Four Great Ways To Beat Loneliness In Relationships
June 26, 2015
Be willing to accept and share intimacy:
Being close to others requires a certain level of personal vulnerability. Sharing affection and intimacy can make you feel afraid because you may fear being hurt or rejected. Try identifying what makes you fear intimacy and reframe it so you feel more comfortable sharing affection and caring with others. For instance, if you fear being rejected, you can tell yourself: “the worst thing he/she can say is I’m not interested.” This will help to minimize the risk associated with rejection.
Don’t force intimacy:
Sometimes, when you are feeling lonely or rejected, you might feel compelled to demand affection, such as saying: “I need you to call me more often,” or “I need you to tell me you love me more often.” This tactic communicates a need you may have, which is important, but also fails to consider why the person may feel hesitant to share affection and intimacy. Try encouraging intimacy instead. Say things like: “I would really like it if we could hang out and speak more. Can I call you this weekend to go to a movie?” This opens the door for intimate relationships that don’t feel forced.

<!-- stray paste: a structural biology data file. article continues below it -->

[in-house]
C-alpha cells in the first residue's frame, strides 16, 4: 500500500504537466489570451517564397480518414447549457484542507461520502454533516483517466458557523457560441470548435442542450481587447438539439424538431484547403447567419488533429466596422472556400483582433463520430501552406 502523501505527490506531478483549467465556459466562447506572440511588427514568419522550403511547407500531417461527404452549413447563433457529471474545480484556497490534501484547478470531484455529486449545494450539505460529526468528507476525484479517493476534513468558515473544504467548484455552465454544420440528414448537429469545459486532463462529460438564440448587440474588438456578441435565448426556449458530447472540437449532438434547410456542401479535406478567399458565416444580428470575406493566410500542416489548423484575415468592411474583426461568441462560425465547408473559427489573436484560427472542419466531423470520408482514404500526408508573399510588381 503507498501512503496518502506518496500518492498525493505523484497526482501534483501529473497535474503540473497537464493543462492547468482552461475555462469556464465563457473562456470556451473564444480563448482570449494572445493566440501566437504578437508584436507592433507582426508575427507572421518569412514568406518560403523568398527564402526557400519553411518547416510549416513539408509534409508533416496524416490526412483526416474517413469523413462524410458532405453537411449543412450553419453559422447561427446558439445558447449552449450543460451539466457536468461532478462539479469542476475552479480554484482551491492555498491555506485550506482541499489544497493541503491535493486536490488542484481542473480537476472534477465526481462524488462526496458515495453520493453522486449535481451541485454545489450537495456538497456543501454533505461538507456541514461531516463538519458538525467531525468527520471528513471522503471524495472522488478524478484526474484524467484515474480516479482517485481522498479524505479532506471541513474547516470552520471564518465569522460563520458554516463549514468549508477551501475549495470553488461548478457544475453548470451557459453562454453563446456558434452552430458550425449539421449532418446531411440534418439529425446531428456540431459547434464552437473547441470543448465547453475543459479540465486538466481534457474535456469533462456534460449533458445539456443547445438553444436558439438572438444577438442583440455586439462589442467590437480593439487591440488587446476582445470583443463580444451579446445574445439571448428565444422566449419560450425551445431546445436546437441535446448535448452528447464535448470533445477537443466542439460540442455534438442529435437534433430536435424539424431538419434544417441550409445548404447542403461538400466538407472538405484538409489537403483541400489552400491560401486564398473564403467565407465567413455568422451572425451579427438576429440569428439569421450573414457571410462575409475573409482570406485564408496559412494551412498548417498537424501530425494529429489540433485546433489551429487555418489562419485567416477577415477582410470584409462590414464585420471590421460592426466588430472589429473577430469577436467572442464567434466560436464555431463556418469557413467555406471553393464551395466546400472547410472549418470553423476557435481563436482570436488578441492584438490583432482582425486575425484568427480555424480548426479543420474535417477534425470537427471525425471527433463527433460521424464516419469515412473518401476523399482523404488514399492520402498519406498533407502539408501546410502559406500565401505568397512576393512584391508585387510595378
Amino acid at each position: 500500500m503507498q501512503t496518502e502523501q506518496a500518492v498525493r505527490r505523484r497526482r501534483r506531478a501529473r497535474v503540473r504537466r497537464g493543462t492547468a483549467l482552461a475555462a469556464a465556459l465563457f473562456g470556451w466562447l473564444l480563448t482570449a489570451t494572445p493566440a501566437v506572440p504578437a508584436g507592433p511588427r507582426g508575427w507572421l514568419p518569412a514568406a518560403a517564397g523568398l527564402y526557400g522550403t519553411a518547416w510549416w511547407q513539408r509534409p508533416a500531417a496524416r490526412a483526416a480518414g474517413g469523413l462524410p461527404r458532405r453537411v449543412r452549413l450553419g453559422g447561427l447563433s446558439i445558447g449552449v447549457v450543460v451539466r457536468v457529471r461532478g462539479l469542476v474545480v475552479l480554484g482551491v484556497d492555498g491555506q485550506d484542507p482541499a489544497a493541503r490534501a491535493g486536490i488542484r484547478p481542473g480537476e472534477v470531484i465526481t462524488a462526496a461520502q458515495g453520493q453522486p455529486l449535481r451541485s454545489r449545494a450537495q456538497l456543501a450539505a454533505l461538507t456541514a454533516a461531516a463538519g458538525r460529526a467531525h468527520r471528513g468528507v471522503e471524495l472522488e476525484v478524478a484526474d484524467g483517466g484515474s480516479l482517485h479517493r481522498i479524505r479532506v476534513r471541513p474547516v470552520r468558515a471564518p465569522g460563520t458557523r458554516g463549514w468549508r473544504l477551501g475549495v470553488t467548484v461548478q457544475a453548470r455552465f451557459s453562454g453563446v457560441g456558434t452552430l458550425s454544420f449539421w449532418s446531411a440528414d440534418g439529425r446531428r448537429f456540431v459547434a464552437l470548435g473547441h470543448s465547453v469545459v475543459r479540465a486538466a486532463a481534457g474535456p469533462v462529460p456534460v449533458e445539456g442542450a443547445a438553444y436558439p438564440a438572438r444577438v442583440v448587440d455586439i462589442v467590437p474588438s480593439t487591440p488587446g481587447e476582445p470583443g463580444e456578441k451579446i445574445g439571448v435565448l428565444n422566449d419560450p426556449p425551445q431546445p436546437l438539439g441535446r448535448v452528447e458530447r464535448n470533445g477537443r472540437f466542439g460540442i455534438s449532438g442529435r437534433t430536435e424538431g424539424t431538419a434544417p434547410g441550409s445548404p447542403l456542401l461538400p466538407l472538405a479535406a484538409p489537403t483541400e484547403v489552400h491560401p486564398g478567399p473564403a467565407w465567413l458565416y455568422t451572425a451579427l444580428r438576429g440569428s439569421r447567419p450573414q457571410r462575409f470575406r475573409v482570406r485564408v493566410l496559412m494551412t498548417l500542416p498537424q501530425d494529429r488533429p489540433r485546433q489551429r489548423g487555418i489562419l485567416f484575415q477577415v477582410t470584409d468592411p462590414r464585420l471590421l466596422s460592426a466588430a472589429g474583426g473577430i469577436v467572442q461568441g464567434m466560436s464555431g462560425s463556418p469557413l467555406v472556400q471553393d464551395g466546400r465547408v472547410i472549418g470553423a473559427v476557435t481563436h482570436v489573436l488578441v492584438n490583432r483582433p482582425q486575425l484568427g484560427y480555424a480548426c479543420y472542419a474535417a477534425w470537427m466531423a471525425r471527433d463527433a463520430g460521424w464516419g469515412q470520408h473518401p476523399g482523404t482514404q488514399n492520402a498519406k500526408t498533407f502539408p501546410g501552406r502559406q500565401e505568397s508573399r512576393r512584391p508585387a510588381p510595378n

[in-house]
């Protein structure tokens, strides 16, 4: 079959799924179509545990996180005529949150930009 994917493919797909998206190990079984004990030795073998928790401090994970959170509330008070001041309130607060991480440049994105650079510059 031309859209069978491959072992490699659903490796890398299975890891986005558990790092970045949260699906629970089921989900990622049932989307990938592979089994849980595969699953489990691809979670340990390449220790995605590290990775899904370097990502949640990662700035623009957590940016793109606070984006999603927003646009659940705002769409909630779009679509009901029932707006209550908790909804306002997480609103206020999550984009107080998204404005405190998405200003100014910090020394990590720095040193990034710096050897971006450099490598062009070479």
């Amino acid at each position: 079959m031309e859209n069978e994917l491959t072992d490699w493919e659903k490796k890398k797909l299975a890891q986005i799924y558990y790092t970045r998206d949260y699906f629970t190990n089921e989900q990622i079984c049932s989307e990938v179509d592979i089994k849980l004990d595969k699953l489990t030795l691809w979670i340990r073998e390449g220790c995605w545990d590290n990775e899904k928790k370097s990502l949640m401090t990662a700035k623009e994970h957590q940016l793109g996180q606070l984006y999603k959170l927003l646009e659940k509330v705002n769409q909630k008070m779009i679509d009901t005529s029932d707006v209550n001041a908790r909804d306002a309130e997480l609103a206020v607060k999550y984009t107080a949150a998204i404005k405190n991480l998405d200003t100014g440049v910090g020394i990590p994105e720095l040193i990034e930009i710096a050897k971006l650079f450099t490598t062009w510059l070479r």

Rely on multiple sources for intimacy and affection:
It may feel easier to focus all of our expectations for intimacy and affection on one person, such as a spouse, boyfriend or girlfriend, friend, or family member, but it is impossible for only one person to meet all our individual social needs. Seek affection from your spouse or intimate partner, but also reach out to friends and family so you have multiple sources to combat loneliness, as well as multiple personalities to draw from for advice and caring, which will help grow your communication skills.
Avoid toxic relationships and affection:
Loneliness can make us feel hungry for love and affection, which can translate to accepting it in any form, even with people who make us feel bad or disrespect us. Avoid this by establishing healthy boundaries and expectations for respect within your relationships with others. If you are receiving affection from someone who crosses your boundaries, or treats you badly, or causes you stress, you need to pull away and find healthier relationships to rely on. Feeling lonely? You can also visit us at iPrevail. Psychology Today is another helpful resource for relationship advice